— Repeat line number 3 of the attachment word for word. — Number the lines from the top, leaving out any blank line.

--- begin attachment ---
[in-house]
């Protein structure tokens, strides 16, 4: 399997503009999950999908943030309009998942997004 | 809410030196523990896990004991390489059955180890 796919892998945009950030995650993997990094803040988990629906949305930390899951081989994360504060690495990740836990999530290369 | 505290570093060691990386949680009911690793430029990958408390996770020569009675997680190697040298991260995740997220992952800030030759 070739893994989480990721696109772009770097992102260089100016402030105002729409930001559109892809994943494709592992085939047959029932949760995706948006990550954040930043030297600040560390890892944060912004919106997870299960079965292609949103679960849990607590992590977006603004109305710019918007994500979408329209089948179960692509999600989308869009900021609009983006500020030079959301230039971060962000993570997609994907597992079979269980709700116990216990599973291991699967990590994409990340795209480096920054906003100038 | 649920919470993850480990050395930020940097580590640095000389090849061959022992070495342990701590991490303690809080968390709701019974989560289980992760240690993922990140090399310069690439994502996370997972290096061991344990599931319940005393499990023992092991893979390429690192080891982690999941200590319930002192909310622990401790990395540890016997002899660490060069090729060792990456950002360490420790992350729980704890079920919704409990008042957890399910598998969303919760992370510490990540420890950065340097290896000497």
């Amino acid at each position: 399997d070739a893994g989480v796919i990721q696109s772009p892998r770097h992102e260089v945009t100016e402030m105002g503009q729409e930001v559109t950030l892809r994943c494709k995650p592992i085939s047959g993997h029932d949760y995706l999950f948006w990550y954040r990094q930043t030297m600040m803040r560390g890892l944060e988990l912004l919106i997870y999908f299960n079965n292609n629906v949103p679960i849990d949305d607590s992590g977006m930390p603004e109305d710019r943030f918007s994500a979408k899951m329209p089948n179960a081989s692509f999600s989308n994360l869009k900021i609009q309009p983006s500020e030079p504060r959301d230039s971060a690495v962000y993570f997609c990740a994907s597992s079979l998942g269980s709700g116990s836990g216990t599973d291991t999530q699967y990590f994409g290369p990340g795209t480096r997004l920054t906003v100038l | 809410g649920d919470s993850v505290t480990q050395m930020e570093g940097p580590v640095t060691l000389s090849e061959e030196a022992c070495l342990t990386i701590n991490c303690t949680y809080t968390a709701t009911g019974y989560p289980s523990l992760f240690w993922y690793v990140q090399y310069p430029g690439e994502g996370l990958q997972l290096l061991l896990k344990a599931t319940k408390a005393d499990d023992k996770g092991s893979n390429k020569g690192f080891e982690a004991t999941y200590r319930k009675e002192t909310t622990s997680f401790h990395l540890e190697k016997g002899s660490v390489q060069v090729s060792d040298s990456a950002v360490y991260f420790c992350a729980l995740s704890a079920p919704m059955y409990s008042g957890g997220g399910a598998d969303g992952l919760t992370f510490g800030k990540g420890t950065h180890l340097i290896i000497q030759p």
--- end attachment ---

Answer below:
């Amino acid at each position: 399997d070739a893994g989480v796919i990721q696109s772009p892998r770097h992102e260089v945009t100016e402030m105002g503009q729409e930001v559109t950030l892809r994943c494709k995650p592992i085939s047959g993997h029932d949760y995706l999950f948006w990550y954040r990094q930043t030297m600040m803040r560390g890892l944060e988990l912004l919106i997870y999908f299960n079965n292609n629906v949103p679960i849990d949305d607590s992590g977006m930390p603004e109305d710019r943030f918007s994500a979408k899951m329209p089948n179960a081989s692509f999600s989308n994360l869009k900021i609009q309009p983006s500020e030079p504060r959301d230039s971060a690495v962000y993570f997609c990740a994907s597992s079979l998942g269980s709700g116990s836990g216990t599973d291991t999530q699967y990590f994409g290369p990340g795209t480096r997004l920054t906003v100038l | 809410g649920d919470s993850v505290t480990q050395m930020e570093g940097p580590v640095t060691l000389s090849e061959e030196a022992c070495l342990t990386i701590n991490c303690t949680y809080t968390a709701t009911g019974y989560p289980s523990l992760f240690w993922y690793v990140q090399y310069p430029g690439e994502g996370l990958q997972l290096l061991l896990k344990a599931t319940k408390a005393d499990d023992k996770g092991s893979n390429k020569g690192f080891e982690a004991t999941y200590r319930k009675e002192t909310t622990s997680f401790h990395l540890e190697k016997g002899s660490v390489q060069v090729s060792d040298s990456a950002v360490y991260f420790c992350a729980l995740s704890a079920p919704m059955y409990s008042g957890g997220g399910a598998d969303g992952l919760t992370f510490g800030k990540g420890t950065h180890l340097i290896i000497q030759p």